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Approach to the Patient with Hypotension - Case 1



Ms. P is a 75-year-old woman with weakness and hypotension.

image What is the differential diagnosis of hypotension? How would you frame the differential?


When a patient presents with hypotension, the important question is whether or not the patient is in shock. Shock is present if there is evidence of multisystem organ hypoperfusion. This may manifest itself as tachycardia, tachypnea, diaphoresis, poorly perfused skin and extremities, altered mental status, or decreased urinary output. In addition, it is not necessary for a patient to have overt hypotension to be in shock since a marked reduction in a patient’s usual BP may cause shock (but still be in the low-normal range in previously hypertensive patients). Given the life-threatening nature of shock, hemodynamic stabilization must be prompt and cannot wait for a long series of investigations to be completed.

Therefore, a rational, rapid approach to hypotension is necessary. The 3 main etiologies of shock include distributive (low total peripheral resistance, usually septic), cardiogenic (low cardiac output despite adequate intravascular volume), and hypovolemic (low cardiac output due to low intravascular volume). In terms of epidemiology, septic shock is by far and away the most common. In a trial of over 1600 patients with shock, 62% had septic shock, 16% had hypovolemic shock, and 16% had cardiogenic shock.


Ms. P has a past medical history of coronary artery disease (CAD), hypertension, and diabetes. She complains of weakness, anorexia, nausea, and vomiting. Her initial vital signs demonstrate a pulse of 110 bpm and BP of 85/55 mm Hg. She is having difficulty staying awake during the interview.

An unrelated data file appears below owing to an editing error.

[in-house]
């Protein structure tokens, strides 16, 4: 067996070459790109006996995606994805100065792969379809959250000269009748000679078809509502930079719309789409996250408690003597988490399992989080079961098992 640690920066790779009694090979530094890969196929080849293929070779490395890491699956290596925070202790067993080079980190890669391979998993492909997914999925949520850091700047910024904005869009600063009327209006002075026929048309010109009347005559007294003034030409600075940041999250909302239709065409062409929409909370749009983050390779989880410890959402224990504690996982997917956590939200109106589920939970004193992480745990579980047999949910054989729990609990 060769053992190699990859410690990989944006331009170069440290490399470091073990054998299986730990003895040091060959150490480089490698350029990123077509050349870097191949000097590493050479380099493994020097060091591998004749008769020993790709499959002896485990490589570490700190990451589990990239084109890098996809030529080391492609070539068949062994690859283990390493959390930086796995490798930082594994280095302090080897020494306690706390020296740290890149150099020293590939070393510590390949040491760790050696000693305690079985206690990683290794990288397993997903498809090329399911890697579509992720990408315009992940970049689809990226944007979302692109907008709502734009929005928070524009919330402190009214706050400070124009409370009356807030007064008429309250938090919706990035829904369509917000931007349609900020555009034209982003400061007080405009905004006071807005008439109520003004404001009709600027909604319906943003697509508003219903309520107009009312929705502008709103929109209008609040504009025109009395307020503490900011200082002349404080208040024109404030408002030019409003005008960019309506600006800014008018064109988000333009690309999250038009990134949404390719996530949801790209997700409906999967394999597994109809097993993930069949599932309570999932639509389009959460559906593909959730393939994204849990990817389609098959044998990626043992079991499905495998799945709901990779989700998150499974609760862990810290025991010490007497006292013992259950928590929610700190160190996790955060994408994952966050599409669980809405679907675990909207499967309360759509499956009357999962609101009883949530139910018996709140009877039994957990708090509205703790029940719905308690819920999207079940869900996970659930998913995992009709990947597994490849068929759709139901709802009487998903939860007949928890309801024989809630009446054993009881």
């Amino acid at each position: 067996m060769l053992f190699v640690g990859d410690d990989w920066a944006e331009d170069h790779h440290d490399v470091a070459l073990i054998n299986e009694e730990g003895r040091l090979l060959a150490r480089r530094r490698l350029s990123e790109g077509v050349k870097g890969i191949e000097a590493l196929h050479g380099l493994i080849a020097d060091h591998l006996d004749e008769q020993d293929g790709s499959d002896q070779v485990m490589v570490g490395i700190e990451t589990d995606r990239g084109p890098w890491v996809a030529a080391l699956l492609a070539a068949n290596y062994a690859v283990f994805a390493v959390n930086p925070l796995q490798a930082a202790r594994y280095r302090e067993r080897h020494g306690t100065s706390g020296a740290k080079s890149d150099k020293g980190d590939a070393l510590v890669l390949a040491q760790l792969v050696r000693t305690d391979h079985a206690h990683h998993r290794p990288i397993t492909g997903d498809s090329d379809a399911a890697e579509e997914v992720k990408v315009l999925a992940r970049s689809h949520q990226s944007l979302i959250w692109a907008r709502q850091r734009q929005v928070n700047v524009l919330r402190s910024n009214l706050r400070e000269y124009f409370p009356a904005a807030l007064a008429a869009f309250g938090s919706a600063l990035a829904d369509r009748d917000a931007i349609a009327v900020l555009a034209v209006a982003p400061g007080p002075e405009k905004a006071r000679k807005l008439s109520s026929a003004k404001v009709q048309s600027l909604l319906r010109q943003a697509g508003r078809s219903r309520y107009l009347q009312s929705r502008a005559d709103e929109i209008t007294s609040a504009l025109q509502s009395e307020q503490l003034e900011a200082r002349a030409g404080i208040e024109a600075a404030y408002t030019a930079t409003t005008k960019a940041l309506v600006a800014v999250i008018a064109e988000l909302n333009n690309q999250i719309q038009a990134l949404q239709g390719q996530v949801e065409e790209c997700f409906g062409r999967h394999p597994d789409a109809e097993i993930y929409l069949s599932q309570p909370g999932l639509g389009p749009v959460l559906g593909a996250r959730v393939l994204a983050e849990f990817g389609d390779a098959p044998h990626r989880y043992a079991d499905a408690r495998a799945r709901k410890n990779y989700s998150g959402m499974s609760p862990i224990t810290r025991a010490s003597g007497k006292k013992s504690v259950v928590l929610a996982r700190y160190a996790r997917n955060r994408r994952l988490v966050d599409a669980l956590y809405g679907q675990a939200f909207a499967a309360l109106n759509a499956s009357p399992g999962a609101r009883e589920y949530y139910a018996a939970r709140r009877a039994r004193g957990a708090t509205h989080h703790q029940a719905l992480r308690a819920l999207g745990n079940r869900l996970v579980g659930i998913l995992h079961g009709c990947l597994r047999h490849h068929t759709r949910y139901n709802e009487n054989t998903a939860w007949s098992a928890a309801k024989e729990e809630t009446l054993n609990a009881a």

image At this point, what is the leading hypothesis, and what are the active alternatives? What other tests should be ordered?


The first step in approaching patients with hypotension and shock is recognition. Is there evidence of decreased perfusion? This may be manifest by any 1 or more of the following:

  1. Significantly decreased BP

    1. Typically systolic BP < 90 mm Hg

    2. A patient may be in shock with a “normal” BP; comparison to prior BPs is necessary.

    3. BP should be measured with a manual cuff. BPs measured with automatic BP cuffs may be inaccurate at lower BPs, especially the pulse pressure.

    4. The pulse pressure should be calculated: pulse pressure = systolic BP – diastolic BP. Wide pulse pressures suggest high cardiac output, whereas narrow pulse pressures suggest low cardiac output (ie, septic shock vs cardiogenic shock).

  2. Tachycardia

  3. Increased respiratory rate

  4. Alteration of mental status

  5. Decreased urinary output

  6. Increased venous lactate

The first pivotal diagnostic step is to differentiate septic shock from cardiogenic or ...

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